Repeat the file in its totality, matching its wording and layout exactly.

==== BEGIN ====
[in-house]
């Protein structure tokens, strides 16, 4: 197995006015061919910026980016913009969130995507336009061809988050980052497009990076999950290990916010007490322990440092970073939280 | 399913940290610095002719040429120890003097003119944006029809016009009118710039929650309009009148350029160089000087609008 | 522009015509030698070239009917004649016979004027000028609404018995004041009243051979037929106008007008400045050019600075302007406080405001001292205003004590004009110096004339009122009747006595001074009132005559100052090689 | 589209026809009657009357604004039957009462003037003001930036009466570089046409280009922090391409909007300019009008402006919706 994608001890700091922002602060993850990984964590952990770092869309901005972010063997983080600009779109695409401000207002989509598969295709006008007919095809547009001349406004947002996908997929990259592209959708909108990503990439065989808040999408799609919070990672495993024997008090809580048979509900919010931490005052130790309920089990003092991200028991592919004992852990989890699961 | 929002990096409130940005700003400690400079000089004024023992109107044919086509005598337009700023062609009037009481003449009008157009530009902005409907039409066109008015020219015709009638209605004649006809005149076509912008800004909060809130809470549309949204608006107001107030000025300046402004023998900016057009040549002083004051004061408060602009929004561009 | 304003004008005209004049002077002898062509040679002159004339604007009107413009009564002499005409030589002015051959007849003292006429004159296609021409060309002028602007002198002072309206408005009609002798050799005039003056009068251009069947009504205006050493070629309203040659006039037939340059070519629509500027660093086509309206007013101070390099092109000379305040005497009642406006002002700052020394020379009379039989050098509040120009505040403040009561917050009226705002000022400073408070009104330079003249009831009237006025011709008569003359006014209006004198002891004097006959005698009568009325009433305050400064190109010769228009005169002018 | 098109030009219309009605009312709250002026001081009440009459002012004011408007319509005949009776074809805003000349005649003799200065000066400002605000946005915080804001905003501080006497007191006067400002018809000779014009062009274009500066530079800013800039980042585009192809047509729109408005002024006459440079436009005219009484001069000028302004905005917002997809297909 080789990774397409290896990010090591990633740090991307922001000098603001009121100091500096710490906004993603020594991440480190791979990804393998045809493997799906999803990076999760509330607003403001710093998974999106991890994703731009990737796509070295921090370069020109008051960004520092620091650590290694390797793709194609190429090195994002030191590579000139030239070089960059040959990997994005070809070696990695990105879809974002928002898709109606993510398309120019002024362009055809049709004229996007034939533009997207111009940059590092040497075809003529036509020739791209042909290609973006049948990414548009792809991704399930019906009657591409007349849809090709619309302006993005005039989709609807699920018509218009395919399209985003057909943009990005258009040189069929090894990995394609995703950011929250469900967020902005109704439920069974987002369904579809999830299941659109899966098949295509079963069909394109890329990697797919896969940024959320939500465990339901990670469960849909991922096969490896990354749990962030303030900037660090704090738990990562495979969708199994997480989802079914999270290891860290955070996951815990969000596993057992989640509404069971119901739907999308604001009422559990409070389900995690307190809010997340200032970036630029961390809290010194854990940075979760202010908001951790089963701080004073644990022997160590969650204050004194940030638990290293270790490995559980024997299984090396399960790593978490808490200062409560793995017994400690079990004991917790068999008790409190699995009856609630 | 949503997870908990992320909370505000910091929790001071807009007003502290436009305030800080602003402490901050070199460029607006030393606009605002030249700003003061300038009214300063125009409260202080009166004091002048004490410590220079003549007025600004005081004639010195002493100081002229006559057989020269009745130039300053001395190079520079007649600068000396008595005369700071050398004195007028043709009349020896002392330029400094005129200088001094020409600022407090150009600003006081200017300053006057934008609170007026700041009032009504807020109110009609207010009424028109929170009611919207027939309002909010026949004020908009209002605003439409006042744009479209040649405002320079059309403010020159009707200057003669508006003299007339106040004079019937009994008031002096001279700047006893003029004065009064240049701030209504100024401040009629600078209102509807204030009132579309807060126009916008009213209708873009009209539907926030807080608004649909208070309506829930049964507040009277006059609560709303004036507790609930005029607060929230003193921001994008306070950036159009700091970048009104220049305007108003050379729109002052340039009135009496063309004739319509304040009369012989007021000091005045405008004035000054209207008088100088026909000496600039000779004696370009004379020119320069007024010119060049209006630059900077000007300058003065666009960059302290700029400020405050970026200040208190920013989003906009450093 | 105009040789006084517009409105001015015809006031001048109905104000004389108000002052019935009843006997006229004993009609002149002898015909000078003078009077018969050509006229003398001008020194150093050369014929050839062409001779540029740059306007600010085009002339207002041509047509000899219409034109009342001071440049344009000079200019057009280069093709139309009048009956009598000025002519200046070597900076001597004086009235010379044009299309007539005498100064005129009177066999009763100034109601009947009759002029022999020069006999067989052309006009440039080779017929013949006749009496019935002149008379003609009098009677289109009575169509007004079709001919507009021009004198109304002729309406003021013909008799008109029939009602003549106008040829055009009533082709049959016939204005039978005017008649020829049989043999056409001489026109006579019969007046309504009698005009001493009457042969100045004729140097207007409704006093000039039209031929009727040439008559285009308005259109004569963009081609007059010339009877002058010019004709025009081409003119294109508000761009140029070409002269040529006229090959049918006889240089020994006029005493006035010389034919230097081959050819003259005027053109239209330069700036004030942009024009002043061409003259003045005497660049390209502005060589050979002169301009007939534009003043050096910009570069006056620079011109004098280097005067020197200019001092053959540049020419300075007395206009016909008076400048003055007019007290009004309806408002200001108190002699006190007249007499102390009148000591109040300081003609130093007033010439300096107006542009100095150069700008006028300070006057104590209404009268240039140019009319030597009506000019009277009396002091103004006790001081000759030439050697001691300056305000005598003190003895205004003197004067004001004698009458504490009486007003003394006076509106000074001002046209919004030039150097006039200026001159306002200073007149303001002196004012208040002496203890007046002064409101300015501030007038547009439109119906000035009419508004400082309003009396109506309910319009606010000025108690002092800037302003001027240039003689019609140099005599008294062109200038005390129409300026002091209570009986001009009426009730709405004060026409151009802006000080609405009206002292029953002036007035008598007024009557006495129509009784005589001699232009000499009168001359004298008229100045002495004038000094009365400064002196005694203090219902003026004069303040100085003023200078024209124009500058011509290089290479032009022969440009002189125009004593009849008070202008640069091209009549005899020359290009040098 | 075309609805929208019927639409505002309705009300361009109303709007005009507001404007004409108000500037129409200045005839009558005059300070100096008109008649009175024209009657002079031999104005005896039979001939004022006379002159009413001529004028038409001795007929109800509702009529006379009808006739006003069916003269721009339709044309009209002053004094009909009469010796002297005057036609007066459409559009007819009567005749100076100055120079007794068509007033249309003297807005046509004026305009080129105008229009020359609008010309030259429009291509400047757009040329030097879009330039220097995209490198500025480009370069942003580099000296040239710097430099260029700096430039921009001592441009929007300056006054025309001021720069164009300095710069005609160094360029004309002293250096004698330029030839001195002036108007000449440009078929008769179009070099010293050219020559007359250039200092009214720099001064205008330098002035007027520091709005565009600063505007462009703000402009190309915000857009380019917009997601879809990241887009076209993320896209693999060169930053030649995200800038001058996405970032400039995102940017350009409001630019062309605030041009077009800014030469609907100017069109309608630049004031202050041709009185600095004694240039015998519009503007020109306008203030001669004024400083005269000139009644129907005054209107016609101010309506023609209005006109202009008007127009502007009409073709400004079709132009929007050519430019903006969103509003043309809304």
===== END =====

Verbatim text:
[in-house]
């Protein structure tokens, strides 16, 4: 197995006015061919910026980016913009969130995507336009061809988050980052497009990076999950290990916010007490322990440092970073939280 | 399913940290610095002719040429120890003097003119944006029809016009009118710039929650309009009148350029160089000087609008 | 522009015509030698070239009917004649016979004027000028609404018995004041009243051979037929106008007008400045050019600075302007406080405001001292205003004590004009110096004339009122009747006595001074009132005559100052090689 | 589209026809009657009357604004039957009462003037003001930036009466570089046409280009922090391409909007300019009008402006919706 994608001890700091922002602060993850990984964590952990770092869309901005972010063997983080600009779109695409401000207002989509598969295709006008007919095809547009001349406004947002996908997929990259592209959708909108990503990439065989808040999408799609919070990672495993024997008090809580048979509900919010931490005052130790309920089990003092991200028991592919004992852990989890699961 | 929002990096409130940005700003400690400079000089004024023992109107044919086509005598337009700023062609009037009481003449009008157009530009902005409907039409066109008015020219015709009638209605004649006809005149076509912008800004909060809130809470549309949204608006107001107030000025300046402004023998900016057009040549002083004051004061408060602009929004561009 | 304003004008005209004049002077002898062509040679002159004339604007009107413009009564002499005409030589002015051959007849003292006429004159296609021409060309002028602007002198002072309206408005009609002798050799005039003056009068251009069947009504205006050493070629309203040659006039037939340059070519629509500027660093086509309206007013101070390099092109000379305040005497009642406006002002700052020394020379009379039989050098509040120009505040403040009561917050009226705002000022400073408070009104330079003249009831009237006025011709008569003359006014209006004198002891004097006959005698009568009325009433305050400064190109010769228009005169002018 | 098109030009219309009605009312709250002026001081009440009459002012004011408007319509005949009776074809805003000349005649003799200065000066400002605000946005915080804001905003501080006497007191006067400002018809000779014009062009274009500066530079800013800039980042585009192809047509729109408005002024006459440079436009005219009484001069000028302004905005917002997809297909 080789990774397409290896990010090591990633740090991307922001000098603001009121100091500096710490906004993603020594991440480190791979990804393998045809493997799906999803990076999760509330607003403001710093998974999106991890994703731009990737796509070295921090370069020109008051960004520092620091650590290694390797793709194609190429090195994002030191590579000139030239070089960059040959990997994005070809070696990695990105879809974002928002898709109606993510398309120019002024362009055809049709004229996007034939533009997207111009940059590092040497075809003529036509020739791209042909290609973006049948990414548009792809991704399930019906009657591409007349849809090709619309302006993005005039989709609807699920018509218009395919399209985003057909943009990005258009040189069929090894990995394609995703950011929250469900967020902005109704439920069974987002369904579809999830299941659109899966098949295509079963069909394109890329990697797919896969940024959320939500465990339901990670469960849909991922096969490896990354749990962030303030900037660090704090738990990562495979969708199994997480989802079914999270290891860290955070996951815990969000596993057992989640509404069971119901739907999308604001009422559990409070389900995690307190809010997340200032970036630029961390809290010194854990940075979760202010908001951790089963701080004073644990022997160590969650204050004194940030638990290293270790490995559980024997299984090396399960790593978490808490200062409560793995017994400690079990004991917790068999008790409190699995009856609630 | 949503997870908990992320909370505000910091929790001071807009007003502290436009305030800080602003402490901050070199460029607006030393606009605002030249700003003061300038009214300063125009409260202080009166004091002048004490410590220079003549007025600004005081004639010195002493100081002229006559057989020269009745130039300053001395190079520079007649600068000396008595005369700071050398004195007028043709009349020896002392330029400094005129200088001094020409600022407090150009600003006081200017300053006057934008609170007026700041009032009504807020109110009609207010009424028109929170009611919207027939309002909010026949004020908009209002605003439409006042744009479209040649405002320079059309403010020159009707200057003669508006003299007339106040004079019937009994008031002096001279700047006893003029004065009064240049701030209504100024401040009629600078209102509807204030009132579309807060126009916008009213209708873009009209539907926030807080608004649909208070309506829930049964507040009277006059609560709303004036507790609930005029607060929230003193921001994008306070950036159009700091970048009104220049305007108003050379729109002052340039009135009496063309004739319509304040009369012989007021000091005045405008004035000054209207008088100088026909000496600039000779004696370009004379020119320069007024010119060049209006630059900077000007300058003065666009960059302290700029400020405050970026200040208190920013989003906009450093 | 105009040789006084517009409105001015015809006031001048109905104000004389108000002052019935009843006997006229004993009609002149002898015909000078003078009077018969050509006229003398001008020194150093050369014929050839062409001779540029740059306007600010085009002339207002041509047509000899219409034109009342001071440049344009000079200019057009280069093709139309009048009956009598000025002519200046070597900076001597004086009235010379044009299309007539005498100064005129009177066999009763100034109601009947009759002029022999020069006999067989052309006009440039080779017929013949006749009496019935002149008379003609009098009677289109009575169509007004079709001919507009021009004198109304002729309406003021013909008799008109029939009602003549106008040829055009009533082709049959016939204005039978005017008649020829049989043999056409001489026109006579019969007046309504009698005009001493009457042969100045004729140097207007409704006093000039039209031929009727040439008559285009308005259109004569963009081609007059010339009877002058010019004709025009081409003119294109508000761009140029070409002269040529006229090959049918006889240089020994006029005493006035010389034919230097081959050819003259005027053109239209330069700036004030942009024009002043061409003259003045005497660049390209502005060589050979002169301009007939534009003043050096910009570069006056620079011109004098280097005067020197200019001092053959540049020419300075007395206009016909008076400048003055007019007290009004309806408002200001108190002699006190007249007499102390009148000591109040300081003609130093007033010439300096107006542009100095150069700008006028300070006057104590209404009268240039140019009319030597009506000019009277009396002091103004006790001081000759030439050697001691300056305000005598003190003895205004003197004067004001004698009458504490009486007003003394006076509106000074001002046209919004030039150097006039200026001159306002200073007149303001002196004012208040002496203890007046002064409101300015501030007038547009439109119906000035009419508004400082309003009396109506309910319009606010000025108690002092800037302003001027240039003689019609140099005599008294062109200038005390129409300026002091209570009986001009009426009730709405004060026409151009802006000080609405009206002292029953002036007035008598007024009557006495129509009784005589001699232009000499009168001359004298008229100045002495004038000094009365400064002196005694203090219902003026004069303040100085003023200078024209124009500058011509290089290479032009022969440009002189125009004593009849008070202008640069091209009549005899020359290009040098 | 075309609805929208019927639409505002309705009300361009109303709007005009507001404007004409108000500037129409200045005839009558005059300070100096008109008649009175024209009657002079031999104005005896039979001939004022006379002159009413001529004028038409001795007929109800509702009529006379009808006739006003069916003269721009339709044309009209002053004094009909009469010796002297005057036609007066459409559009007819009567005749100076100055120079007794068509007033249309003297807005046509004026305009080129105008229009020359609008010309030259429009291509400047757009040329030097879009330039220097995209490198500025480009370069942003580099000296040239710097430099260029700096430039921009001592441009929007300056006054025309001021720069164009300095710069005609160094360029004309002293250096004698330029030839001195002036108007000449440009078929008769179009070099010293050219020559007359250039200092009214720099001064205008330098002035007027520091709005565009600063505007462009703000402009190309915000857009380019917009997601879809990241887009076209993320896209693999060169930053030649995200800038001058996405970032400039995102940017350009409001630019062309605030041009077009800014030469609907100017069109309608630049004031202050041709009185600095004694240039015998519009503007020109306008203030001669004024400083005269000139009644129907005054209107016609101010309506023609209005006109202009008007127009502007009409073709400004079709132009929007050519430019903006969103509003043309809304």